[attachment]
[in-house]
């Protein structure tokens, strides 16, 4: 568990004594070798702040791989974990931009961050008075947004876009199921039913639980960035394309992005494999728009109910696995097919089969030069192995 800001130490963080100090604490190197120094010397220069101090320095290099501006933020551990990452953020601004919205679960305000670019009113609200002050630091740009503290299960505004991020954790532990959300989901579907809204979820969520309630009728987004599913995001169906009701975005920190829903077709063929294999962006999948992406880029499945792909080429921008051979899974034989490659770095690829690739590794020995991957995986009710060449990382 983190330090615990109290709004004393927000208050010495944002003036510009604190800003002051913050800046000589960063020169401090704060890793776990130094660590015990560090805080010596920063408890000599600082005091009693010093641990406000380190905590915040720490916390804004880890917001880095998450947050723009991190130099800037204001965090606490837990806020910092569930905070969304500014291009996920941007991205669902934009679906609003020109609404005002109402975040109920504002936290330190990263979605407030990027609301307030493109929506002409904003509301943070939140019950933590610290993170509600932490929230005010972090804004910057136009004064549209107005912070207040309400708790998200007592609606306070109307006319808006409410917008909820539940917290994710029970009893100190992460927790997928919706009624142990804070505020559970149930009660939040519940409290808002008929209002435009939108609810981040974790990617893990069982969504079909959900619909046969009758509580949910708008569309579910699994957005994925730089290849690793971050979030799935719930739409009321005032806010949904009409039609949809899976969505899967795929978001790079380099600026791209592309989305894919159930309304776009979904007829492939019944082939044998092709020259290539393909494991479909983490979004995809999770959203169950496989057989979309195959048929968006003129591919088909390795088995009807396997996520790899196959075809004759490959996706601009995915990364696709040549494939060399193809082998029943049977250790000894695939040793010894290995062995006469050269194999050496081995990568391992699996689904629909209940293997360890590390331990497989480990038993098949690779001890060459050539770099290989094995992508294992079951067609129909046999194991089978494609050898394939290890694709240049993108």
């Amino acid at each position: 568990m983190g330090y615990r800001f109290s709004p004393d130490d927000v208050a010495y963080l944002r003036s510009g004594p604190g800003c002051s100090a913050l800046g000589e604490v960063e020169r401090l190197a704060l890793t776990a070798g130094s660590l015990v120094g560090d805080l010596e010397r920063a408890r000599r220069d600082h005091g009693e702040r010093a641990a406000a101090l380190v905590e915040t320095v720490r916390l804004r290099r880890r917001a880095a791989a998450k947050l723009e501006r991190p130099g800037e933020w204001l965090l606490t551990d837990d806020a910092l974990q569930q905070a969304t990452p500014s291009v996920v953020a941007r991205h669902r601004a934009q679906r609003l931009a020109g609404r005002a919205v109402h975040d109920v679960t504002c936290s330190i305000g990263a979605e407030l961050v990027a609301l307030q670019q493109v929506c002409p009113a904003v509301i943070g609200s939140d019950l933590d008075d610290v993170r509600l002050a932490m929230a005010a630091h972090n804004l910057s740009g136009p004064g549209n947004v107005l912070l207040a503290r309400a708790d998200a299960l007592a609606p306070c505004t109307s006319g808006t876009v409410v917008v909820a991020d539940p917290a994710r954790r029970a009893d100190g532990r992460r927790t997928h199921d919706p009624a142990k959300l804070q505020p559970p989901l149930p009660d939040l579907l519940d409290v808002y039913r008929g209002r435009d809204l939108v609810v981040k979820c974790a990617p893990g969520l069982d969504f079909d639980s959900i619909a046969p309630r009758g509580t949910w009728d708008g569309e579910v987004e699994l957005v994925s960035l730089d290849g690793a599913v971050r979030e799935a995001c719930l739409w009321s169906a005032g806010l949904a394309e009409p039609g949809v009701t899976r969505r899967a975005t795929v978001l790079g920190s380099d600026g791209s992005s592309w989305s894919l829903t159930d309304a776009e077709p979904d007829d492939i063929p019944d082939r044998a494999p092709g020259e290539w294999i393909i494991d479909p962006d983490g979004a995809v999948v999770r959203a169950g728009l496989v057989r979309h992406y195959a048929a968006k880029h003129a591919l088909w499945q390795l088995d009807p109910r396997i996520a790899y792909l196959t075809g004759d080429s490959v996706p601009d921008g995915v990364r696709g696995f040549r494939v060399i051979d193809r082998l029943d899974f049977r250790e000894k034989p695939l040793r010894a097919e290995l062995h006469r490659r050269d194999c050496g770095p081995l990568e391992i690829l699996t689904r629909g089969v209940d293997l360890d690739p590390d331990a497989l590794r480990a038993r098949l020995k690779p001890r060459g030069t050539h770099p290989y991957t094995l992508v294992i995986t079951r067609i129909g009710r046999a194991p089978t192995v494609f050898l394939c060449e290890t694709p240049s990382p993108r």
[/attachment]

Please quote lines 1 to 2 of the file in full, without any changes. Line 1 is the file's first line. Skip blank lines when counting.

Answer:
[in-house]
């Protein structure tokens, strides 16, 4: 568990004594070798702040791989974990931009961050008075947004876009199921039913639980960035394309992005494999728009109910696995097919089969030069192995 800001130490963080100090604490190197120094010397220069101090320095290099501006933020551990990452953020601004919205679960305000670019009113609200002050630091740009503290299960505004991020954790532990959300989901579907809204979820969520309630009728987004599913995001169906009701975005920190829903077709063929294999962006999948992406880029499945792909080429921008051979899974034989490659770095690829690739590794020995991957995986009710060449990382 983190330090615990109290709004004393927000208050010495944002003036510009604190800003002051913050800046000589960063020169401090704060890793776990130094660590015990560090805080010596920063408890000599600082005091009693010093641990406000380190905590915040720490916390804004880890917001880095998450947050723009991190130099800037204001965090606490837990806020910092569930905070969304500014291009996920941007991205669902934009679906609003020109609404005002109402975040109920504002936290330190990263979605407030990027609301307030493109929506002409904003509301943070939140019950933590610290993170509600932490929230005010972090804004910057136009004064549209107005912070207040309400708790998200007592609606306070109307006319808006409410917008909820539940917290994710029970009893100190992460927790997928919706009624142990804070505020559970149930009660939040519940409290808002008929209002435009939108609810981040974790990617893990069982969504079909959900619909046969009758509580949910708008569309579910699994957005994925730089290849690793971050979030799935719930739409009321005032806010949904009409039609949809899976969505899967795929978001790079380099600026791209592309989305894919159930309304776009979904007829492939019944082939044998092709020259290539393909494991479909983490979004995809999770959203169950496989057989979309195959048929968006003129591919088909390795088995009807396997996520790899196959075809004759490959996706601009995915990364696709040549494939060399193809082998029943049977250790000894695939040793010894290995062995006469050269194999050496081995990568391992699996689904629909209940293997360890590390331990497989480990038993098949690779001890060459050539770099290989094995992508294992079951067609129909046999194991089978494609050898394939290890694709240049993108």